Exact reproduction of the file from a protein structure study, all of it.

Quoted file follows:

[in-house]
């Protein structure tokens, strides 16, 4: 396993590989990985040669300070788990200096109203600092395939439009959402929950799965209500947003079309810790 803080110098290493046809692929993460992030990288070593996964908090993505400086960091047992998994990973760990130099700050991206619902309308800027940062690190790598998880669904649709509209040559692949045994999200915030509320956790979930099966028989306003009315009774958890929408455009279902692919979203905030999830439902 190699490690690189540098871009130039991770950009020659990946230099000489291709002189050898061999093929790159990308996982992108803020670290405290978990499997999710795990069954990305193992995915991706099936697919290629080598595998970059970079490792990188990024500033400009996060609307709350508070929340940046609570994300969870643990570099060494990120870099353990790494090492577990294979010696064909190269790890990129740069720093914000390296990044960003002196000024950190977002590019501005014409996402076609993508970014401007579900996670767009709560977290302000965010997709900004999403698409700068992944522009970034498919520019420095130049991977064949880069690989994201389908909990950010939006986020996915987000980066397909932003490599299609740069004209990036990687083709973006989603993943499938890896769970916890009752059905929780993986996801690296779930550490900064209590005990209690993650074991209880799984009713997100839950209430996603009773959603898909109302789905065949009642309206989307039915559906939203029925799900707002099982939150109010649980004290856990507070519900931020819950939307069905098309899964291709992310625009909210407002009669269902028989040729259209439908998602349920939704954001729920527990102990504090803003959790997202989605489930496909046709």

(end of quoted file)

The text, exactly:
[in-house]
């Protein structure tokens, strides 16, 4: 396993590989990985040669300070788990200096109203600092395939439009959402929950799965209500947003079309810790 803080110098290493046809692929993460992030990288070593996964908090993505400086960091047992998994990973760990130099700050991206619902309308800027940062690190790598998880669904649709509209040559692949045994999200915030509320956790979930099966028989306003009315009774958890929408455009279902692919979203905030999830439902 190699490690690189540098871009130039991770950009020659990946230099000489291709002189050898061999093929790159990308996982992108803020670290405290978990499997999710795990069954990305193992995915991706099936697919290629080598595998970059970079490792990188990024500033400009996060609307709350508070929340940046609570994300969870643990570099060494990120870099353990790494090492577990294979010696064909190269790890990129740069720093914000390296990044960003002196000024950190977002590019501005014409996402076609993508970014401007579900996670767009709560977290302000965010997709900004999403698409700068992944522009970034498919520019420095130049991977064949880069690989994201389908909990950010939006986020996915987000980066397909932003490599299609740069004209990036990687083709973006989603993943499938890896769970916890009752059905929780993986996801690296779930550490900064209590005990209690993650074991209880799984009713997100839950209430996603009773959603898909109302789905065949009642309206989307039915559906939203029925799900707002099982939150109010649980004290856990507070519900931020819950939307069905098309899964291709992310625009909210407002009669269902028989040729259209439908998602349920939704954001729920527990102990504090803003959790997202989605489930496909046709």